“High health care costs in Indiana have caught the eye of Republican legislative leaders, who plan to tackle the issue during the 2020 session,” Niki Kelly writes in The Journal Gazette in Fort Wayne, Ind. “Senate President Pro Tem Rodric Bray called the issue an economic development problem because employers are paying a large part of those costs. He wants to act before it become a competitive disadvantage. ‘We are going to take a hard look at that – with beginning concepts,’ he said at a recent Indiana Chamber of Commerce session preview. But he cautioned ‘we are not going to solve it’ with the first swing at the problem. Several interim study committees have forwarded recommendations on the topic after working on it this past summer. House Speaker Brian Bosma said his team is pursuing two primary takes on the issue – a transparency portal for consumers, insurers and medical professionals; and further protections against so-called surprise billing. He said Hoosiers are paying wildly divergent costs on procedures such as a knee replacement and his team hopes to mitigate the problem. Earlier this year, Rand Corp. produced a 60-page study that compared prices private health insurance plans paid to almost 1,600 hospitals in 25 states from 2015 to 2017. The study ranks Indiana highest for charging the most. Pricing information was gathered from participating insurance companies, self-insured employers and state-based all-payer claims databases. Indiana doesn’t have any of the latter. Rankings were determined by comparing prices with Medicare reimbursement rates.” Niki Kelly, “Lawmakers to Tackle Health Costs,” The Journal Gazette.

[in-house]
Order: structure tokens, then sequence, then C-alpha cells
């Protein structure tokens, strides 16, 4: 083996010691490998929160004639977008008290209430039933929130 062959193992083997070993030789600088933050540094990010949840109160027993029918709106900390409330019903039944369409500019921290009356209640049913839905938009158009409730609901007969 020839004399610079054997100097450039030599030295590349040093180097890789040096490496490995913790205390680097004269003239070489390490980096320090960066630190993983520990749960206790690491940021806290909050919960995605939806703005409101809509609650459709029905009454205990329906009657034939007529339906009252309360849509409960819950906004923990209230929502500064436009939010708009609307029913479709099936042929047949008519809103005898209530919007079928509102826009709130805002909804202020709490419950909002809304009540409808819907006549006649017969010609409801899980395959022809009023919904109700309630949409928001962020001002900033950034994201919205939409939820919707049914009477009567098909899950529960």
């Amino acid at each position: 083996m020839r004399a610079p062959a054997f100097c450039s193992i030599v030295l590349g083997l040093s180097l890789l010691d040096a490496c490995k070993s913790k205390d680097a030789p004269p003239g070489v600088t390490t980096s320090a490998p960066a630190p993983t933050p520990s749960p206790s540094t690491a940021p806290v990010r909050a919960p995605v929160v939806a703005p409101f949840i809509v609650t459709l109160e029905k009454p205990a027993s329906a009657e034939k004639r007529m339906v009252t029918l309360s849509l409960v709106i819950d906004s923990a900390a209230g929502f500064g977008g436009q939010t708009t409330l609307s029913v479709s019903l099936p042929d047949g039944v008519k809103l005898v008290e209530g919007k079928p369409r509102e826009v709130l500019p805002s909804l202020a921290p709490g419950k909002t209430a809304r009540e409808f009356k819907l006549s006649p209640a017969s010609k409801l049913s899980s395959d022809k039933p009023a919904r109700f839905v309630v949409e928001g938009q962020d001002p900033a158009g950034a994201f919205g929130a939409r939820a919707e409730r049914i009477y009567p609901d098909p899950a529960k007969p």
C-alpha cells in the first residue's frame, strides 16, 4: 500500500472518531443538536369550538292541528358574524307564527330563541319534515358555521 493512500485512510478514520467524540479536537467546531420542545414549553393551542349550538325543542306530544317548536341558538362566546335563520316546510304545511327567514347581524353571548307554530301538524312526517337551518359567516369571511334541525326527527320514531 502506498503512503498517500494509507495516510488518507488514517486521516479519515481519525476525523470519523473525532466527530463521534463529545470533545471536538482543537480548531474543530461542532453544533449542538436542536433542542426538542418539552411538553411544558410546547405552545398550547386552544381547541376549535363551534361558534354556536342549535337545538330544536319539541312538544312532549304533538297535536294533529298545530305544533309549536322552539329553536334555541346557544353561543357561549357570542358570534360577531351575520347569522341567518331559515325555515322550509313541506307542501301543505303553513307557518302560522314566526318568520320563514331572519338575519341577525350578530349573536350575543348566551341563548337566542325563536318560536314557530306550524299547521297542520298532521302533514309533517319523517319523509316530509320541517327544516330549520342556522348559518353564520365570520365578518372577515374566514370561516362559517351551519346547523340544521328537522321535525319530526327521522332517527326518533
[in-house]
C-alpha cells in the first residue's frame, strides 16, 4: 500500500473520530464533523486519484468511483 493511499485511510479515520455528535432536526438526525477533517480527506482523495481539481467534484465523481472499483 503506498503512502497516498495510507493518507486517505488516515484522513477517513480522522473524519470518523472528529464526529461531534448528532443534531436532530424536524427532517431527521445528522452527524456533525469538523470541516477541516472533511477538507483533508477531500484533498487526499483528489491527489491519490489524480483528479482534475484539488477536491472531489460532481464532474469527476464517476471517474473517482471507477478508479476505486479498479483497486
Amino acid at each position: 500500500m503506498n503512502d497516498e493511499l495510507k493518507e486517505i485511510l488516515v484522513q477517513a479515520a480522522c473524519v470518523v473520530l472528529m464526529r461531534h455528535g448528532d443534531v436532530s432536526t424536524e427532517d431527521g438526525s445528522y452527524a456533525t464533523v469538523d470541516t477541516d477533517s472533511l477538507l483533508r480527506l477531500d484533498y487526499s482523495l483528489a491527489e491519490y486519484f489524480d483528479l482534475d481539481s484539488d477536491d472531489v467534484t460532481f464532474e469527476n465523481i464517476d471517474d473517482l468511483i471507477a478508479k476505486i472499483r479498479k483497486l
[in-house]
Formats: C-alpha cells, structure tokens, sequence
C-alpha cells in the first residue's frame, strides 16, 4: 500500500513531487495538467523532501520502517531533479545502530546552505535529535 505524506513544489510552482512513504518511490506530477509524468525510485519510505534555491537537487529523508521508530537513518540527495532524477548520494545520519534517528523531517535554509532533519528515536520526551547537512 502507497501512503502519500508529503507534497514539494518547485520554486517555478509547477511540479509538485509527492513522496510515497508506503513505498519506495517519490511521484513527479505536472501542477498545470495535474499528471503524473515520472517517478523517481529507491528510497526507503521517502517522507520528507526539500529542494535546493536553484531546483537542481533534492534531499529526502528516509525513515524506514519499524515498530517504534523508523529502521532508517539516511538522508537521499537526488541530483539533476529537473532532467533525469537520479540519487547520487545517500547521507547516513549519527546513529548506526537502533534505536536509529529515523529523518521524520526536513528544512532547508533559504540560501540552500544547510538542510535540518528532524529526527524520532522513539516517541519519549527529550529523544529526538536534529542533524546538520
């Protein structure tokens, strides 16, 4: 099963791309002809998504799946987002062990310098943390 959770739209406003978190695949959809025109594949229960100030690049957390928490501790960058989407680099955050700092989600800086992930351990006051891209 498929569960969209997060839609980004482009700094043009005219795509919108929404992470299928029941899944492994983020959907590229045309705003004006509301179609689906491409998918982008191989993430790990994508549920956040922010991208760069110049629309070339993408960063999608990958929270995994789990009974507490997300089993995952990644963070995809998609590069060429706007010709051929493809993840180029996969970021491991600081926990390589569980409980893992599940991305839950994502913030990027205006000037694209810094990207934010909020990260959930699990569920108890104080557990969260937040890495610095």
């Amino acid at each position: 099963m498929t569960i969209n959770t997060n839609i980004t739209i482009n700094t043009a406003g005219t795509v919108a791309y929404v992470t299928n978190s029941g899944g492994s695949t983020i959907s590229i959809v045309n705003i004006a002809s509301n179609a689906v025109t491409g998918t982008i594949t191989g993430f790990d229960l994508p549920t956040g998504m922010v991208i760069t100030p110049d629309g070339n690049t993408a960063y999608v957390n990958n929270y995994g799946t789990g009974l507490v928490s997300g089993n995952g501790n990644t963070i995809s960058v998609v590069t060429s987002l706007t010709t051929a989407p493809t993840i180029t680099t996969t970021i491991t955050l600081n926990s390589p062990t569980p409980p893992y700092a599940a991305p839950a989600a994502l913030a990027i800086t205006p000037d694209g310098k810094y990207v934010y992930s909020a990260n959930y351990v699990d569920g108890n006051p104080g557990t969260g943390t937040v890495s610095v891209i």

Jeanne Pinder is the founder and CEO of ClearHealthCosts. She worked at The New York Times for almost 25 years as a reporter, editor and human resources executive, then volunteered for a buyout and founded... More by Jeanne Pinder